I originally wrote this post in 2015. The message still resonates with me, and I hope it does with you too.
The forecast called for rain. Opening the window this morning verified that for once the meteorologists were right. I decided to go for a walk/run anyway, figuring that plodding along for 25 minutes in the rain would give me a sense of accomplishment and would certainly make the rest of the day go more easily. It also meant I wouldn’t have to try to make up the missed workout later in the week. I'm recently back to walking/running (through the 5K Runner app) and I didn't want to take any chances of ruining the momentum I've been building.
That mission accomplished, I would love to tell you that I returned home rejuvenated and ready to make it a great day. But really, I was just wet, tired and cranky. I wasn't feeling particularly excited about heading into work either - nothing really exciting on the calendar, and rainy days at the office are the worst! I sit in a cubicle next to several huge windows - very fortunate on bright and sunny days, but very depressing on rainy days like today.
Keeping in mind the first of Steven Covey's 7 Habits, Be Proactive, I decided I needed to make my own sunshine to keep the day from going downhill. It worked. Here's what I did:
Bright colors. I’ve read that when you wear bright colors, people are more likely to smile at you. I put on the brightest purple blouse I have. Still not quite feeling it, I put a hot pink sweater on too. I couldn’t help but smile as I looked at my reflection in the mirror, so I figured it was a good start.
Good music. I usually listen to – and enjoy – podcasts, but I just didn’t feel like thinking that hard today on my commute. Instead I put in a mix I had made for a friend of mine, and belted out a few great songs. Make that MANY great songs, since the rain added an extra 15 minutes to my typical 60-minute Tuesday morning commute.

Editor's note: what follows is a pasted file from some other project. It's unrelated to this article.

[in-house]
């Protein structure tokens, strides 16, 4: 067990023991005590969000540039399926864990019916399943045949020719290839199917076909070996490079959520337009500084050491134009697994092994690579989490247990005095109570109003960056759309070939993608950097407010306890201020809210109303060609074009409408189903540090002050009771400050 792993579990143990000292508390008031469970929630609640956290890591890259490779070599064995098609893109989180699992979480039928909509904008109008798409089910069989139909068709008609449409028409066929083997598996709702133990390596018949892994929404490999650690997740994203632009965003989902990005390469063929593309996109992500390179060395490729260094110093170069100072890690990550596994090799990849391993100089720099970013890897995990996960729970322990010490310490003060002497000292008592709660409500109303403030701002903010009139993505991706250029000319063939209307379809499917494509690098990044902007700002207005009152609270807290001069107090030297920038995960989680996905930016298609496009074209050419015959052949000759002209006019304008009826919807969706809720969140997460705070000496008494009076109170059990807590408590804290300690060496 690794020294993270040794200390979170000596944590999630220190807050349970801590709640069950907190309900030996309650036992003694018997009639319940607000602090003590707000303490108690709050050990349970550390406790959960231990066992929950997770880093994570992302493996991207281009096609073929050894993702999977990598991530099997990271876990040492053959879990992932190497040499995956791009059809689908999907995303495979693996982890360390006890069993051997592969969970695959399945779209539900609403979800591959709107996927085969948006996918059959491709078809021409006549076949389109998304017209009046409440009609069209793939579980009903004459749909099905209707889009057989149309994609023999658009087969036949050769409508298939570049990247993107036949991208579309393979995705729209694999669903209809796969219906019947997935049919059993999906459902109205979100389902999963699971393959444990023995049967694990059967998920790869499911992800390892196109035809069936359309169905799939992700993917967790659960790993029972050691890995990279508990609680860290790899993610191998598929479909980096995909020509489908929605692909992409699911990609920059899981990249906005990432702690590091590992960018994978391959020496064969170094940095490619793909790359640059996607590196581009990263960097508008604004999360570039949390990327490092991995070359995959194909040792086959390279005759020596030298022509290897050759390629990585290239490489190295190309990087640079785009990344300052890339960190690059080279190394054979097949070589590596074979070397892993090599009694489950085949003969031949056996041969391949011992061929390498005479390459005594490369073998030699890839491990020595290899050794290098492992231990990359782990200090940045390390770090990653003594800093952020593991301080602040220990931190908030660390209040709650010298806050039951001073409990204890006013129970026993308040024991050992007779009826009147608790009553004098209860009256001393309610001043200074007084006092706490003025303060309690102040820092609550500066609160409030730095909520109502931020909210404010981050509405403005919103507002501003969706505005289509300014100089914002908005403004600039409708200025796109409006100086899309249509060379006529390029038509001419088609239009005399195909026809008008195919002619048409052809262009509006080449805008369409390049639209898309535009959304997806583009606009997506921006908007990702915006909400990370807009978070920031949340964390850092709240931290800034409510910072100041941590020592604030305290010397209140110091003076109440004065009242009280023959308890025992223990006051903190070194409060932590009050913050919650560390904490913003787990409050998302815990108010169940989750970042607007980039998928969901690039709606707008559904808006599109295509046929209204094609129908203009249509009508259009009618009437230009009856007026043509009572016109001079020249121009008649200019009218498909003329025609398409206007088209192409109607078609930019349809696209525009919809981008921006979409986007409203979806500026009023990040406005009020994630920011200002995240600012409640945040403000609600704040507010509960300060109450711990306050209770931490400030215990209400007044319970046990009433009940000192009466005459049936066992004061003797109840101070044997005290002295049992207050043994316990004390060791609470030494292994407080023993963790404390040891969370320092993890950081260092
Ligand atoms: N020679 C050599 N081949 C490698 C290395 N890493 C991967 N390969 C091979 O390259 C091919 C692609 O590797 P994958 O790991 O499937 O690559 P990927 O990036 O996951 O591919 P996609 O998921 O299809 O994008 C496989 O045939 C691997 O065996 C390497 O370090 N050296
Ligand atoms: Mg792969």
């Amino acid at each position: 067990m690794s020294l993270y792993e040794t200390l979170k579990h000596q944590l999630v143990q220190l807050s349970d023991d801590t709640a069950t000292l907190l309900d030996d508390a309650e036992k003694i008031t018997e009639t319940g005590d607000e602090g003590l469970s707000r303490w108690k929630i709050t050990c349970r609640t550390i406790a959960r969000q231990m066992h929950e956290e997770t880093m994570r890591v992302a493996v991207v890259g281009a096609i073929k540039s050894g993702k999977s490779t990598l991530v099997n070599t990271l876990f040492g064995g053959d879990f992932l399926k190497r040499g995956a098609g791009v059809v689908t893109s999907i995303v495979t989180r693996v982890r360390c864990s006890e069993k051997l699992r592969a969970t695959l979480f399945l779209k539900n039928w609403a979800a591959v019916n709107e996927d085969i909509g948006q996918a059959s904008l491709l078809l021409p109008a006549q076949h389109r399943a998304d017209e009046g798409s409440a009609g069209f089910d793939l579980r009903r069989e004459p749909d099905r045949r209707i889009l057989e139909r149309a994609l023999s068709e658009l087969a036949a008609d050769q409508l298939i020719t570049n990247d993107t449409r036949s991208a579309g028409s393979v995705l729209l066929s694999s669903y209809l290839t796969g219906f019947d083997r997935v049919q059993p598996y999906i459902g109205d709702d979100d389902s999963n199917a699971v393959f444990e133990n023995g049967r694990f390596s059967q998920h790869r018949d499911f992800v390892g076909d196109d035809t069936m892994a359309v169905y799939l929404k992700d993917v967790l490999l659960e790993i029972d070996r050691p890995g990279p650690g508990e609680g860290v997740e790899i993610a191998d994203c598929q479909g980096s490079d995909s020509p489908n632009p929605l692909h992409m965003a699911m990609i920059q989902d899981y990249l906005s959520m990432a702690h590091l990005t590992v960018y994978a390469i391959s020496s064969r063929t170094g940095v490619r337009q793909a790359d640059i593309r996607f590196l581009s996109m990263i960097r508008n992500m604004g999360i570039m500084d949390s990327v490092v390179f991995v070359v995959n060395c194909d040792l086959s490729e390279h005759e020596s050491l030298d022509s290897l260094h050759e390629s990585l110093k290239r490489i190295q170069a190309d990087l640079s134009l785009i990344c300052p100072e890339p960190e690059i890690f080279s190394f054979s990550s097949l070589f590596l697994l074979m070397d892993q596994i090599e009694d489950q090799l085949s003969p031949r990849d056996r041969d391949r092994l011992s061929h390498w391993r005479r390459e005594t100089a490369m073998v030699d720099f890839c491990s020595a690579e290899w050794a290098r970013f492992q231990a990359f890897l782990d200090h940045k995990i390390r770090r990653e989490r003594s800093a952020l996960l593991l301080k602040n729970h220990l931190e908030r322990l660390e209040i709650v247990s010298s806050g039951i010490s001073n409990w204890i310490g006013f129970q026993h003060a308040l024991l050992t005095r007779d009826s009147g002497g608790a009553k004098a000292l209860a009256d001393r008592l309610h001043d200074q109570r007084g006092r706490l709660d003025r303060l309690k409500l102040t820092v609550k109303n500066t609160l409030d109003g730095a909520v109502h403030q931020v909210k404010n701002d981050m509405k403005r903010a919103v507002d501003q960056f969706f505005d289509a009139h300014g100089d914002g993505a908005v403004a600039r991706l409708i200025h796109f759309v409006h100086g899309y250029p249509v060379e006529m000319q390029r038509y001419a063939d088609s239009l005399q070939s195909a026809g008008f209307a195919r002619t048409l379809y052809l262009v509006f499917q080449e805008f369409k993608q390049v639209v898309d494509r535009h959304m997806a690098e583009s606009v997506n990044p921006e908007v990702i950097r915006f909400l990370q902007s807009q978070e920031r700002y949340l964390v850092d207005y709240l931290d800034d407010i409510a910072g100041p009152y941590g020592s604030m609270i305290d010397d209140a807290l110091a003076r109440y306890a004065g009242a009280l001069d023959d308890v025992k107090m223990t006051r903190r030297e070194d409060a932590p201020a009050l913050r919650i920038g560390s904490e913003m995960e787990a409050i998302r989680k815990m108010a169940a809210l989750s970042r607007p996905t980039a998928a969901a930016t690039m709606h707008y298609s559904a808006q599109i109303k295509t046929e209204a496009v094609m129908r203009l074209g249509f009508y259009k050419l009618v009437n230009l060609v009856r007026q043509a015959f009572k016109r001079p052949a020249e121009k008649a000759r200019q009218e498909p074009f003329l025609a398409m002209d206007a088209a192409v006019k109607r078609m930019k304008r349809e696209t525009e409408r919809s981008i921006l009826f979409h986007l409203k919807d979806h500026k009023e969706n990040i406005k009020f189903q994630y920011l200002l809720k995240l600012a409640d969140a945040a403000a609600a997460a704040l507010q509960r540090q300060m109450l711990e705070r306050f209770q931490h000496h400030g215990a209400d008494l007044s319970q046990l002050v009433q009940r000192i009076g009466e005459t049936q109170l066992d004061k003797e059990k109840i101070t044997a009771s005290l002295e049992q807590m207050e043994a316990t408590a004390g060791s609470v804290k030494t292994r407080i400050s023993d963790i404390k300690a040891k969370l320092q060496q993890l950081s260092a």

Lunch with a friend. I left the house without packing a lunch because I knew I was going to want to get out. While stuck in traffic, I sent a message to a colleague with whom I really enjoy spending time. When she accepted, I immediately had something to look forward to.
Big win. Instead of starting with all the have-to-dos, I decided to get right to work on a big project I knew I was going to enjoy. I popped in my ear buds, put on some groovy background music, and dug deep into the project, which allowed me to be creative and accomplish something that's been on the to-do list for a while. With that success behind me, I was ready to tackle some of the less exciting items on my list. As a result, I accomplished more before lunch than I had in recent memory.
When the weather outside is unpleasant, it's easy to use that as an excuse to get less done or be in a foul mood. The same goes for Mondays, or if our candidate doesn't win the election, or if we don't get all green traffic lights on our drive, and so on. If we look for reasons to be down in the dumps, we'll find them. Yet there is much truth to the adage that life is 10% what happens to you and 90% how you respond. We are responsible for our happiness. It's up to us to make our own weather.
Photo by Aaron Burden on Unsplash